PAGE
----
Clinton Terry's project entered in the media festival originally was an assignment in seventh grade for Jennifer Coleman's language arts class. The project had to be something that explained parts of speech.
So, Clinton decided to explain idioms in a comical way by taking them literally. He started his project out as a PowerPoint. After that, he decided to add narration and sound effects and plug it into Windows MovieMaker. Apparently, defining parts of speech and terminology stuck with Clinton, because he disagrees with the category of his winning entry.
"It's animated, but it doesn't move very fast, so I don't call it animated," he said. "And it's not really a movie, but a PowerPoint with narration."
It took Clinton one week to create the PowerPoint, using Microsoft paint slides for the illustrations, and another week to put it into MovieMaker.
In the process, Clinton also learned leadership and organizational skills because he had to work around the schedules of a high school friend, Blake Hyatt, who was the narrator, and members of the Binary Swordfish band, who did the sound effects.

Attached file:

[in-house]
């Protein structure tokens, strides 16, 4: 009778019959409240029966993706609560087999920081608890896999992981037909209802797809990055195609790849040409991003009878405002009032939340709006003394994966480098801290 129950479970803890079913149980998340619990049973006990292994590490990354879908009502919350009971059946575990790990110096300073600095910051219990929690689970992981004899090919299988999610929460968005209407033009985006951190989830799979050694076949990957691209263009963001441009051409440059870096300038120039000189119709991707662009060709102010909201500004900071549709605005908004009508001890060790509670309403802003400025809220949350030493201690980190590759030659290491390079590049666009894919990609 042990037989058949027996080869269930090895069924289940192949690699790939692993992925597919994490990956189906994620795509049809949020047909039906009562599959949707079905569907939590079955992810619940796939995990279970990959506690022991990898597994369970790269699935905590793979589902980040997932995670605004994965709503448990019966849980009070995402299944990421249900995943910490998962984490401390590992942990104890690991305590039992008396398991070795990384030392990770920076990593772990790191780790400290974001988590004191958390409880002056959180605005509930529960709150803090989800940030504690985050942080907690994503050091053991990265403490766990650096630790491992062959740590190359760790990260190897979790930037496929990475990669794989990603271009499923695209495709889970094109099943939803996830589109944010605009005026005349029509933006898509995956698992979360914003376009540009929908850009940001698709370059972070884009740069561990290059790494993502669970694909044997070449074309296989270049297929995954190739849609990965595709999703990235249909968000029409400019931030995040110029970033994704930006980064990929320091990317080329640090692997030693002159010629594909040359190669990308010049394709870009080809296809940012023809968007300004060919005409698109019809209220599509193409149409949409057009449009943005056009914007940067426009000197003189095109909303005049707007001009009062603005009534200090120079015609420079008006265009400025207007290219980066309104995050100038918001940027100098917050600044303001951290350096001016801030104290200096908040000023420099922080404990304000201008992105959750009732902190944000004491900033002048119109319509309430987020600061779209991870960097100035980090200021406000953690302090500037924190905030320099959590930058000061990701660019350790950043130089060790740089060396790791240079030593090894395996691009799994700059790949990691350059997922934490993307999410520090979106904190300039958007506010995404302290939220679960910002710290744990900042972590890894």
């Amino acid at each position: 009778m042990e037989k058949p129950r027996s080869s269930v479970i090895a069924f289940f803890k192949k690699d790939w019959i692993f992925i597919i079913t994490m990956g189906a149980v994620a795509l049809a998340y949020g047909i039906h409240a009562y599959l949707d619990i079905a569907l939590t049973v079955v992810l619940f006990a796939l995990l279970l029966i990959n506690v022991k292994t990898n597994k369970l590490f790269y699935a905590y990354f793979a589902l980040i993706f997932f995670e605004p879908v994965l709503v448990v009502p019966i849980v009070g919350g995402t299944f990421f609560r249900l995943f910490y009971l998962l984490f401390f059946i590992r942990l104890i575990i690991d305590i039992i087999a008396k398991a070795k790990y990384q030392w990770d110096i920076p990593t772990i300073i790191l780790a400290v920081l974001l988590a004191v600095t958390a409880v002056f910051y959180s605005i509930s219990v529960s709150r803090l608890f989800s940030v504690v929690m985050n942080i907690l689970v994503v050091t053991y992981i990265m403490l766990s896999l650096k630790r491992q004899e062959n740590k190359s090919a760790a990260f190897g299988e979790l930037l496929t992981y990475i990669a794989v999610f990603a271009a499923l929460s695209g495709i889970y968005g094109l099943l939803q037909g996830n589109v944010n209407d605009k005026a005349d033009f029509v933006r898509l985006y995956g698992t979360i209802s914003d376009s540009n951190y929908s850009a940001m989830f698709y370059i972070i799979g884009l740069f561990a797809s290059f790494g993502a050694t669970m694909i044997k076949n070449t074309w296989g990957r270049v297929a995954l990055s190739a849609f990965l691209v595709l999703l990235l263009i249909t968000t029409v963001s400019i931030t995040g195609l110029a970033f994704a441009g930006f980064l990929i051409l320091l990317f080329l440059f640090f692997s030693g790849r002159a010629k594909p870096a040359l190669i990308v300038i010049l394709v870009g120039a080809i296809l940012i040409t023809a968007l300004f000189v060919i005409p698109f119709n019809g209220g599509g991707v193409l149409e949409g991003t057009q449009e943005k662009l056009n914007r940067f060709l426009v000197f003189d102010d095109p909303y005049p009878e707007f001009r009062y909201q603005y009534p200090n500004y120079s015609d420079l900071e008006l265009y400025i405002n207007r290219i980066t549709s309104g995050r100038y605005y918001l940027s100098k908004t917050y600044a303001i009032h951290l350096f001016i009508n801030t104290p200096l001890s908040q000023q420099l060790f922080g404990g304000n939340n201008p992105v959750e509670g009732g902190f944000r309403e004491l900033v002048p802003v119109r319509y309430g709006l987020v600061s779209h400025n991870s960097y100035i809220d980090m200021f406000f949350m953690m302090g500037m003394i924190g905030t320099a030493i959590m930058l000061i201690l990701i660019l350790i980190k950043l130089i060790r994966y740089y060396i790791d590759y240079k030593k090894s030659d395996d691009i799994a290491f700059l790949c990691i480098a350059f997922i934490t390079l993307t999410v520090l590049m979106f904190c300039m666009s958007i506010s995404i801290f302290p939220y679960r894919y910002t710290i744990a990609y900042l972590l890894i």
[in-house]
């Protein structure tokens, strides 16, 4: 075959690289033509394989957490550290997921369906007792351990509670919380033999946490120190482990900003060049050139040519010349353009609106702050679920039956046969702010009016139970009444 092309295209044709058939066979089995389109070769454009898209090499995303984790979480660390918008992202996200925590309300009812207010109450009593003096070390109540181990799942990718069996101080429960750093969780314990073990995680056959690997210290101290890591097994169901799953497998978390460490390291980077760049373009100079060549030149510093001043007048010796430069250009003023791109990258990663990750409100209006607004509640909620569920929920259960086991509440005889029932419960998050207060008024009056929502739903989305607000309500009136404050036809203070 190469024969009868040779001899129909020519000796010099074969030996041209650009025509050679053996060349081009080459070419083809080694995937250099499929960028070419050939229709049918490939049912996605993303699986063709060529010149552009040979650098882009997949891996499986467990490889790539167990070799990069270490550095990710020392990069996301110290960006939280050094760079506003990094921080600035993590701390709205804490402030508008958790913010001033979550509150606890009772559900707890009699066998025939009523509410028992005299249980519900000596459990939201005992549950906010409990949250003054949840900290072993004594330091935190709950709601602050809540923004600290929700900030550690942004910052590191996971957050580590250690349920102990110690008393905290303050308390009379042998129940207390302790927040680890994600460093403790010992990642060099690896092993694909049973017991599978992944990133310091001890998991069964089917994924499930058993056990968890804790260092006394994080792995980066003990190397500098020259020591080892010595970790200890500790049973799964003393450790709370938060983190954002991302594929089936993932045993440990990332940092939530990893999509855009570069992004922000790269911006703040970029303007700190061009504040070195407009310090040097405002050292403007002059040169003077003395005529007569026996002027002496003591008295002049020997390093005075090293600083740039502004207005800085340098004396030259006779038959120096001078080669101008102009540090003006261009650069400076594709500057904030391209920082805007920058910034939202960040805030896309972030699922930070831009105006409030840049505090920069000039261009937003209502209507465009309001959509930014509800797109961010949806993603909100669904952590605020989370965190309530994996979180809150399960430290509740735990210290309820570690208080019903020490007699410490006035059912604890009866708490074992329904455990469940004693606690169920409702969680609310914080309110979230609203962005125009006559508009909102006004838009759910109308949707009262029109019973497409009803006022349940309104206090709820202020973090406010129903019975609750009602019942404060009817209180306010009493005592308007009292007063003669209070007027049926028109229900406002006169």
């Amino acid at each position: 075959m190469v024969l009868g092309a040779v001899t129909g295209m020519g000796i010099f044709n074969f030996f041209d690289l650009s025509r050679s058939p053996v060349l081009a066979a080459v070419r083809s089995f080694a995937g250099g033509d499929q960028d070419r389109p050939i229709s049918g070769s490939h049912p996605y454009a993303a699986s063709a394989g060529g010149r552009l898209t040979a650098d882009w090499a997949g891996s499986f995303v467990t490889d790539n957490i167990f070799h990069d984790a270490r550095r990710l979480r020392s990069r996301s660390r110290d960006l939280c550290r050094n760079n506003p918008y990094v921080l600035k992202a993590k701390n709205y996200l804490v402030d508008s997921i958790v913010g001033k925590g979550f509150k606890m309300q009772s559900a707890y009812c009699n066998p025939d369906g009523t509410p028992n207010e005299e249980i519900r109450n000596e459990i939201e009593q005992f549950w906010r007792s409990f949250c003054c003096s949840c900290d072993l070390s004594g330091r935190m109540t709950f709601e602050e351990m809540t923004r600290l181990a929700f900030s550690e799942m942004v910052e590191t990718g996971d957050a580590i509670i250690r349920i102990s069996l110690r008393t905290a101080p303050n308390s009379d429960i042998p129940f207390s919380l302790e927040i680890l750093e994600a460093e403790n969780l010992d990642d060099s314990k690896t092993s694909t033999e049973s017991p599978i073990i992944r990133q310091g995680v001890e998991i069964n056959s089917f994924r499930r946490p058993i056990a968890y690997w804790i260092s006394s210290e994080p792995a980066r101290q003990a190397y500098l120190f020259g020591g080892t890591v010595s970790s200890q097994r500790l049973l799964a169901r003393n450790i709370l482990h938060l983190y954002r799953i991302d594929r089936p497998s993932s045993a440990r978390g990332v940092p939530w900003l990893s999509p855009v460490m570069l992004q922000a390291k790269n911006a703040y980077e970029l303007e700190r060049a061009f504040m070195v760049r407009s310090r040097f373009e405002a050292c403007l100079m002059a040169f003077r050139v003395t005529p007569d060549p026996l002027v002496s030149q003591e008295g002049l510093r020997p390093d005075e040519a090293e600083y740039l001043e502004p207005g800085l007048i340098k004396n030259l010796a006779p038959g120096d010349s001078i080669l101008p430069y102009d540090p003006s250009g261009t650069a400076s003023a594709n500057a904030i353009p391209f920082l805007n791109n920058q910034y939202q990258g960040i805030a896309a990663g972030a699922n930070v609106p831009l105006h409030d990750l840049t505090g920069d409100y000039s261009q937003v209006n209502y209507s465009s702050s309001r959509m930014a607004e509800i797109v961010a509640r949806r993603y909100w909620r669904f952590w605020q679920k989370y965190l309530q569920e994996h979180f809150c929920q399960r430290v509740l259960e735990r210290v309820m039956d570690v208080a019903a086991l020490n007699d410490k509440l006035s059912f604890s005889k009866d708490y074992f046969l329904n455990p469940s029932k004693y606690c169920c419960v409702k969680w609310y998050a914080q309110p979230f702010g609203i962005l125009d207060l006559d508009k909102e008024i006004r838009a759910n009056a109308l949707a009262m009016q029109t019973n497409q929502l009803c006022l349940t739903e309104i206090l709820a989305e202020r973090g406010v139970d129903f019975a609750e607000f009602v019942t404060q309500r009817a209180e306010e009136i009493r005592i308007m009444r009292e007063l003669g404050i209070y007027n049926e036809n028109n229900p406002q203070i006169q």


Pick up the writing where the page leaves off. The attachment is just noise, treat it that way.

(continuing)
"But it was a lot of hard work. The hardest part was timing the narration with the slide, then editing the slide to fit the narration, then editing the narration to fit the slide," Clinton said, adding that the experience was mostly trial and error.
The plot of the slow-animation, PowerPoint centers around a cartoon character telling a story using phrases.
The character illustrating the story doesn't understand the phrases and tries to draw them out literally.
For example, when the story-teller says "it's raining cats and dogs," the illustrator draws cats and dogs falling from the sky.
Clinton's favorite idiom in the movie -- he breaks into a grin as he explains it -- was "fly the coop."
"It had a stick man jumping off of a coop and it was kind of crazy," he said.
Now an eighth grader at Thomson-McDuffie Junior High School, Clinton said his first thought when he heard he won the festival award was "wow."
"I was shocked that people would like to actually see that kind of stuff," he said.
His parents were impressed, though. Clinton said both parents -- Charles and Joanette Terry -- teach at Thomson High School and provided him with a foundation of good learning skills at an early age.
"It's tough having them both as high school teachers, though," he said. "One false move and they're over here (junior high school) in less than a second."